THE BIG FOUR IN SSCE ENGLISH ESSAYS
By Hassan Abdulbaqi
Most candidates may be quite confused about how English essays are marked or what words like ‘Content’, ‘Organisation’ and ‘Mechanical Accuracy’ mean in the grading of an essay. If you are one, this article is just for you! The comprehensive explanation of ‘the required big four’ (Content, Organization, Expression and Mechanical Accuracy) for your essays is here!
CONTENT: This carries ten marks. Content simply requires that the ideas presented in the essay must be relevant to the central theme or topic of the essay. When the writer is expected to discuss three reasons why she does not want her school to be changed for another, she must not be writing about how to prepare yam.
This equates to the fact that the candidate must understand the question. This is more so for questions that deal with writing stories which illustrate a saying. Do not attempt the question if you do not understand the saying in question. For example, if you are asked to write a story which illustrates the saying: “once beaten twice shy” or “a stitch in time saves nine” and you don’t understand such sayings, do not attempt it so that you do not lose all your marks under content and organization because the penalty is that zero mark should be awarded to the candidate for both. So again, if you are so confused about the requirement, kindly abandon such questions for another choice. The English WAEC and NECO essay section mostly contain five or six questions and these are enough to choose from rather than holding on to a question you don’t know or you are confused about.
More so, there are questions that may require candidates to write two or three things in a single essay. For instance, if you are asked to write to a friend who wants to change his or her school to your school and give three reasons why he/she should do so, the candidate must not only give the three reasons, he/she must also guide the friend in question to making the right choice. (Read Four Tips for Scoring High in Your SSCE English Essays)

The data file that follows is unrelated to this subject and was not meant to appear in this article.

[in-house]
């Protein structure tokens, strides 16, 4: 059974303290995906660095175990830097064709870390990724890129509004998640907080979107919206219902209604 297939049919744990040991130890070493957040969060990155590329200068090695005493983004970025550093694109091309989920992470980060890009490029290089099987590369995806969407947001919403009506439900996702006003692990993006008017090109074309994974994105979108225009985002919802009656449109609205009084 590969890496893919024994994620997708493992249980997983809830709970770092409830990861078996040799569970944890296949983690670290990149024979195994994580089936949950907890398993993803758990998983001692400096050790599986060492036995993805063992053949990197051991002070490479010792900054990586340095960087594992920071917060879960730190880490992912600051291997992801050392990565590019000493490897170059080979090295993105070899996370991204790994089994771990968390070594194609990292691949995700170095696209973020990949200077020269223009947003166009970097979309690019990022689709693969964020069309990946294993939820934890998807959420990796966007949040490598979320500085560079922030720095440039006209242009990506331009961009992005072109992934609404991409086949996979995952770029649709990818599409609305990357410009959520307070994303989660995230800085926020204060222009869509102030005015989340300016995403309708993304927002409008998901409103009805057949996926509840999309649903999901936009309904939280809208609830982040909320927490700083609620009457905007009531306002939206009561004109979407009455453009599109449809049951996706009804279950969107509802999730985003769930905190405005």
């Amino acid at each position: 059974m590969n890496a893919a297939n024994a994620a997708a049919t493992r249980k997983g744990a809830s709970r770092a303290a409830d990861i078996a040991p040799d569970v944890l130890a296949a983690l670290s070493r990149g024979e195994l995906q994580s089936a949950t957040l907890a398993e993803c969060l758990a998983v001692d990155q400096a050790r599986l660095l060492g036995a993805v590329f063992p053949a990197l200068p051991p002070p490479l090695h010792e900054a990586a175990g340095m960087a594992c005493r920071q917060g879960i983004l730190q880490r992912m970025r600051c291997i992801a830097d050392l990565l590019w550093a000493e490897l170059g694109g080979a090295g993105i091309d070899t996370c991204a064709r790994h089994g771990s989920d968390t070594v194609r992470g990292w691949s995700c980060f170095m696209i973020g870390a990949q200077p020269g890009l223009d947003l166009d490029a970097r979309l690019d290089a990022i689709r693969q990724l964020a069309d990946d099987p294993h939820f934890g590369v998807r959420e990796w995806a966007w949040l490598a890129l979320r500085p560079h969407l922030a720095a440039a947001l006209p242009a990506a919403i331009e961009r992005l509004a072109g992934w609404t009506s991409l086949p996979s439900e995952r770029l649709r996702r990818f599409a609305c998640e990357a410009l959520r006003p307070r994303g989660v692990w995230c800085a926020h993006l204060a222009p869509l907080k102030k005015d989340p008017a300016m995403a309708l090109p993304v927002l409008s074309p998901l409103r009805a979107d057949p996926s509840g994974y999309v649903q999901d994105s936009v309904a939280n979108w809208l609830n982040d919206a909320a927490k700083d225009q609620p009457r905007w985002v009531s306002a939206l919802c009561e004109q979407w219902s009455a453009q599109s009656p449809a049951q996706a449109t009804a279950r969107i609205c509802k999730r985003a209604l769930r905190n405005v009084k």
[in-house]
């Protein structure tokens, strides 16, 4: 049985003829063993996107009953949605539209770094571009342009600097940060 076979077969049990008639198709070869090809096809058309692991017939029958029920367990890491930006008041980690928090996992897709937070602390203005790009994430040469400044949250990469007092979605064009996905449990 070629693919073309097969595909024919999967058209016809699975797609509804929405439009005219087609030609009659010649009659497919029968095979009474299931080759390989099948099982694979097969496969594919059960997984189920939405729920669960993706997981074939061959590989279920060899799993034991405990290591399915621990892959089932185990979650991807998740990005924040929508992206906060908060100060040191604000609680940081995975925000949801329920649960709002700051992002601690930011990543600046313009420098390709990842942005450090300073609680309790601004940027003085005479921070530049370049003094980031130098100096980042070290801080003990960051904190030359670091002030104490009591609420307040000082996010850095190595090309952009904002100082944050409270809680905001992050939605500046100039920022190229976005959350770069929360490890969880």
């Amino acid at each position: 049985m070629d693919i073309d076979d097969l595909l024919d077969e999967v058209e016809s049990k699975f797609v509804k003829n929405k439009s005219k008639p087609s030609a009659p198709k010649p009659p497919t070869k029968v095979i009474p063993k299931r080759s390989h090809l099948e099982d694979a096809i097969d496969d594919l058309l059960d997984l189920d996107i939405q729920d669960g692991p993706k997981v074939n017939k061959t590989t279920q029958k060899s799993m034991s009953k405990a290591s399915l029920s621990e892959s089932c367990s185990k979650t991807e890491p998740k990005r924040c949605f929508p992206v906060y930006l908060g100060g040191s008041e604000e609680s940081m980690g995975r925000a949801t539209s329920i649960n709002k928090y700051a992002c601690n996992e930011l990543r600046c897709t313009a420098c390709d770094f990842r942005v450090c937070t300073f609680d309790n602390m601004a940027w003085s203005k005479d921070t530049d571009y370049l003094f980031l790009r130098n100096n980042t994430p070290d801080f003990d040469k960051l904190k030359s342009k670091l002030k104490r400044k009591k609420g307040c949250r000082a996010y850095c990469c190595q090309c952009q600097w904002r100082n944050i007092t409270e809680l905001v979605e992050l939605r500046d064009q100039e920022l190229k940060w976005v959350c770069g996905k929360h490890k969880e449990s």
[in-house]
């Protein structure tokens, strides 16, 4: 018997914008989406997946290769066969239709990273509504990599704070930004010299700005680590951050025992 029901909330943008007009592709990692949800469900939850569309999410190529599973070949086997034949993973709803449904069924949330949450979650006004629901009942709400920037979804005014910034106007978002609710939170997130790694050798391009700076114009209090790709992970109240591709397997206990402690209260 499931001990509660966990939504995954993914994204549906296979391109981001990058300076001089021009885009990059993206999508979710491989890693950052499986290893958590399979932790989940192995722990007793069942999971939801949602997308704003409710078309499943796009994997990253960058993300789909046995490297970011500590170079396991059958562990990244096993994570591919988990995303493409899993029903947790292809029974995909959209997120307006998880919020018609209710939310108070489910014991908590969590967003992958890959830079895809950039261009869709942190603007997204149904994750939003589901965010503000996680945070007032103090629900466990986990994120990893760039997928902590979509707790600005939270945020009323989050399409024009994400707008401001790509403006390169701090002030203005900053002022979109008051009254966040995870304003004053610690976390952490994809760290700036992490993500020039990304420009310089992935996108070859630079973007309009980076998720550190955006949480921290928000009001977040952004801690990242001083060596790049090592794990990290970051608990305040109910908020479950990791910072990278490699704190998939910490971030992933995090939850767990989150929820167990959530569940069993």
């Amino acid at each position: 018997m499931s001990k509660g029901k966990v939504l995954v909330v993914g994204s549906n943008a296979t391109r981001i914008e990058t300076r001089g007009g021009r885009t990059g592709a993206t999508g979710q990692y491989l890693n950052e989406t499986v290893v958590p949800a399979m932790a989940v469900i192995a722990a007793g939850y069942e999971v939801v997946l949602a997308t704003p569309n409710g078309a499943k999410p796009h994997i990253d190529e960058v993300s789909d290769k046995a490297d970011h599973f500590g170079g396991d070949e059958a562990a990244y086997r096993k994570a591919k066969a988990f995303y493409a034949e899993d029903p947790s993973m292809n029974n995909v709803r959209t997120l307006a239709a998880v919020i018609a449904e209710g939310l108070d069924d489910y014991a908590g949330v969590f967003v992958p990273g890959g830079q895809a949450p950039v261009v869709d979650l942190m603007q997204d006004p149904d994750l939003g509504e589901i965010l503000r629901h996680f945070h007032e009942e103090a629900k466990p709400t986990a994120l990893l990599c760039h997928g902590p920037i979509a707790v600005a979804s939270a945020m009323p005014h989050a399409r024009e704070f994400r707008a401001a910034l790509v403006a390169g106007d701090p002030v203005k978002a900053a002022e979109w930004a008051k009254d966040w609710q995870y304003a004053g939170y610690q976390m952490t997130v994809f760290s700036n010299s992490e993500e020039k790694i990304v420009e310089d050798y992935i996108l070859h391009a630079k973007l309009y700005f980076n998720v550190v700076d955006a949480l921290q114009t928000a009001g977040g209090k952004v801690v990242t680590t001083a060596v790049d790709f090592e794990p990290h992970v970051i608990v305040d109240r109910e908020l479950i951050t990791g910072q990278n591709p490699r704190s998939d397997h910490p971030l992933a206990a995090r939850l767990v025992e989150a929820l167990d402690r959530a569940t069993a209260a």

ORGANISATION: This carries ten marks and it is about following the guidelines that have been set for writing each type of essay. The writing must be judged as whatever it is intended to be; an article, a speech, a letter, an argument or a debate etc the qualities to look for are a suitable opening, adequate development, good paragraphing, balance, coherence and a suitable conclusion.
For example, in the case of an article and speech, there is no need for an address. The letter must have address (es) as the case may be, one for informal and two for formal. Where should the addresses be placed and must the dates come immediately after the address? Features like the subscript (i.e Yours sincerely, Yours faithfully etc) and how appropriate it is for the letter shall also be checked. Is the opening of the informal letter, for example, impressive, or the often parroted “How are you and your family? I hope they are fine, if so, glory be to Almighty God.”?. If you are asked to write a letter to your Principal, for example, to convince him of his plan to change your school to a single-sex school, you need to write in a letter format, though it is meant to be convincing. There is no need for you to observe any protocols as in form of an argumentative essay. All these are the things that shall be judged under Organisation.
EXPRESSION: This carries 20marks and this makes it the most important on the list. The positive qualities to be looked for under Expression include the following:
- Clarity and general appropriateness of style: This points out that the sentences must be self-explanatory and the appropriate style must be employed. A letter to a friend for example must be chatty and informal, it must show a cordial relationship between the writer and the recipient of such letter. Such an informal style is in variance with what is required in formal letters.
- Variation of sentence structure and type: There are four basic types of sentences (simple, compound, complex and complex-compound sentences) and each must be employed in the essay. The candidate must not hold on a single type of sentences which usually make essays look childish and boring.
- Judicious use of figurative language: This is when words are used in a way that is different from the usual meaning in order to create a particular mental image. This includes, but not limited to, the use of figures of speech, idiomatic expressions etc.
- Skillful and sophisticated use of punctuation: Knowing the appropriate use of each punctuation mark makes you score high under ‘Expression’. An illustrative explanation of the appropriate usage of punctuation marks shall soon be uploaded.
MECHANICAL ACCURACY: This category carries 10marks. There shall be deduction of ½ mark for each obvious error that the candidate commits. The main categories of errors which the examiner may indicate with rings are undeniable errors in grammar, punctuation errors and grammar errors. This charges candidates to must themselves with the use of good English (especially written), judicious application of punctuation and rules guiding grammar and concord, prior to the examination.
This is the end of the explanation of ‘the big four’! Note that most of these explanations are based on The West African Examinations Council Marking Scheme.
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